Prachtvrouw Coaching

Habiba Bouanan also was able to further develop her enterprise Prachtvrouw Coaching (Magnificent woman coaching) with the help of Starters4Communities. She supports women who have a distance to the labour market in Amsterdam East. As an experiential expert Habiba coaches these women to regain control of their lives and to make better choices. She relates: ‘I have a lot of experience with applying for jobs and understand how difficult it can be for many women to exit from unemployment. Eventually I decided to establish my own coaching and training organization to help women like me to become economically independent. I already had a large and active network, but I was not very good with commercial and financial issues. That is where the team from Starters4Communities gave me tremendous assistance. I also learned to think big, but to start small. And it works.’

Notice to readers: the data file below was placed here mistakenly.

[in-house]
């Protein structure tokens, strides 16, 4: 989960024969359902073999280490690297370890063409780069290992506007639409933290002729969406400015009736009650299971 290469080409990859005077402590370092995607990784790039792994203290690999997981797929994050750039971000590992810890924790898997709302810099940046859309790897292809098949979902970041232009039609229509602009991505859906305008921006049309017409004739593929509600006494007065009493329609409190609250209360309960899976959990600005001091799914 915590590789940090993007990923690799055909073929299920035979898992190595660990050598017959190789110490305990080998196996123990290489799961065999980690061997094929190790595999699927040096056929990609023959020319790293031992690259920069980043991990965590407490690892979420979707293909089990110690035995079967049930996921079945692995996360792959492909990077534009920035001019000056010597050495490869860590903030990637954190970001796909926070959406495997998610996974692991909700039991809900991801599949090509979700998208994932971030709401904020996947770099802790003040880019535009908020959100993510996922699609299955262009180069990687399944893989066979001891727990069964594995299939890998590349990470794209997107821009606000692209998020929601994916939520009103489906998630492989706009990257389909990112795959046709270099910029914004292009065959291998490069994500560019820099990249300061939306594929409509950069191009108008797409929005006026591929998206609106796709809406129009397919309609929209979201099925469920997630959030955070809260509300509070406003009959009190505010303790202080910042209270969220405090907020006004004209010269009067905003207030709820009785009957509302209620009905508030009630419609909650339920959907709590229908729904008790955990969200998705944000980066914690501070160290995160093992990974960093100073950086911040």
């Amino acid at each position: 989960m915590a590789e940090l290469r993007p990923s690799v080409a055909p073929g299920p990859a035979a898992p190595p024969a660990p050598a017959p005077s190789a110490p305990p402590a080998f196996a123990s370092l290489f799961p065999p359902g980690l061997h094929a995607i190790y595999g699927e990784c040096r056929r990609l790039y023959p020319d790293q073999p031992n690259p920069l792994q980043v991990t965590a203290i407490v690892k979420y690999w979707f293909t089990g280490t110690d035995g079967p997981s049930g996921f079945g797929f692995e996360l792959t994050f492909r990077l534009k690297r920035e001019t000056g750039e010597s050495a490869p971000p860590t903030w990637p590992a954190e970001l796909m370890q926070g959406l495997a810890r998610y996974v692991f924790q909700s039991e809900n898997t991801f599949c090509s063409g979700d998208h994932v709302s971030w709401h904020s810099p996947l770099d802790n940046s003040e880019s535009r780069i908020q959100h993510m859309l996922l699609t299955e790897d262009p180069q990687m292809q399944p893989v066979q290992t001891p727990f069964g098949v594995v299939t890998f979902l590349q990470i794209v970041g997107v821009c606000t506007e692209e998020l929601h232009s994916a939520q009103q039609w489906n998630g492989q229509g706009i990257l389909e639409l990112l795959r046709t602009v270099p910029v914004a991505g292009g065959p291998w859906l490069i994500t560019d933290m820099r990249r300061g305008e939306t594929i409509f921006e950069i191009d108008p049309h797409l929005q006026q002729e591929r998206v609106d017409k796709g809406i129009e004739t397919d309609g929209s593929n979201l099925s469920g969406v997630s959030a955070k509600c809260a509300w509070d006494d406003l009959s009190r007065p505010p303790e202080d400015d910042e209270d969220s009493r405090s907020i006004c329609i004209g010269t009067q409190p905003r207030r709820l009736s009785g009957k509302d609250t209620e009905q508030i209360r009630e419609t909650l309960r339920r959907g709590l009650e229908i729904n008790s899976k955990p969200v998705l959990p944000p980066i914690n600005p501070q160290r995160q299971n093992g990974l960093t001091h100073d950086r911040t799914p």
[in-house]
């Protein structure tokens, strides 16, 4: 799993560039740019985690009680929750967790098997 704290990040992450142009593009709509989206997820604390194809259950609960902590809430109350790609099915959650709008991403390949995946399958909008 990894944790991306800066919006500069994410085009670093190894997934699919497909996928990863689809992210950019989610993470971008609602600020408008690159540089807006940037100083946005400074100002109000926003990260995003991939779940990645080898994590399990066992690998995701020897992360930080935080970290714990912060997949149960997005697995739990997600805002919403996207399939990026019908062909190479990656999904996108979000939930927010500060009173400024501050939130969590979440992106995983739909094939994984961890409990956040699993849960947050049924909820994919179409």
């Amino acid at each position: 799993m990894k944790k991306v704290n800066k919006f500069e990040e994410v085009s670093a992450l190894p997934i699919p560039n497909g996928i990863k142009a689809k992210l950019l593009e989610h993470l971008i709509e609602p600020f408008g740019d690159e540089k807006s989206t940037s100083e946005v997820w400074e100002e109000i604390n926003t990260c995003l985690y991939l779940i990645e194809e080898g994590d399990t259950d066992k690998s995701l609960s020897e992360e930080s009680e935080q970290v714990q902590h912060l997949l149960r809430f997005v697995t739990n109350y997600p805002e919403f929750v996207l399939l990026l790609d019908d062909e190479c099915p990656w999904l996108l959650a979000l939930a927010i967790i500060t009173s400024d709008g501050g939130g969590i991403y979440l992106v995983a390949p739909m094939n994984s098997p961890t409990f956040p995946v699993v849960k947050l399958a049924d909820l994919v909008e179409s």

July and Isabelle, who graduated as organisation anthropologist and health scientist, assisted Habiba: ‘For us it was both fun and very instructive. A great opportunity to combine theory and practice. And of course we will continue to watch and support Habiba!’

Drive and enthusiasm

All the people involved share the same drive and enthusiasm, and they all do it together. They share the feeling that they finally found work that is close to their heart, and that gives them wings. They are all concerned about whether it will provide an income. But the Starters4Communities programme at least provides a sound starting point.

For more information please contact Mellouki Cadat.